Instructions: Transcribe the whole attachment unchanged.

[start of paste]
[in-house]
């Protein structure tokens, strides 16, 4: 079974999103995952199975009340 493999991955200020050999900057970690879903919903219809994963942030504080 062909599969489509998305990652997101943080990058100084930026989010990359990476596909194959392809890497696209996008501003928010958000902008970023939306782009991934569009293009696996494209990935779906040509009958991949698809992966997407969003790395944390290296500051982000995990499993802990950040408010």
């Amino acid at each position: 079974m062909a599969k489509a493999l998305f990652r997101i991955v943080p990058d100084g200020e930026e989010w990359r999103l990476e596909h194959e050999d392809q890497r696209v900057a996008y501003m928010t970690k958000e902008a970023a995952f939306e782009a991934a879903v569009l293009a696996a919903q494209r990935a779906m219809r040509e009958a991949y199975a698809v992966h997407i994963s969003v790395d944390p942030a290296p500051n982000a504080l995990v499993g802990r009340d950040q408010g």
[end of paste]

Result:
[in-house]
């Protein structure tokens, strides 16, 4: 079974999103995952199975009340 493999991955200020050999900057970690879903919903219809994963942030504080 062909599969489509998305990652997101943080990058100084930026989010990359990476596909194959392809890497696209996008501003928010958000902008970023939306782009991934569009293009696996494209990935779906040509009958991949698809992966997407969003790395944390290296500051982000995990499993802990950040408010």
């Amino acid at each position: 079974m062909a599969k489509a493999l998305f990652r997101i991955v943080p990058d100084g200020e930026e989010w990359r999103l990476e596909h194959e050999d392809q890497r696209v900057a996008y501003m928010t970690k958000e902008a970023a995952f939306e782009a991934a879903v569009l293009a696996a919903q494209r990935a779906m219809r040509e009958a991949y199975a698809v992966h997407i994963s969003v790395d944390p942030a290296p500051n982000a504080l995990v499993g802990r009340d950040q408010g």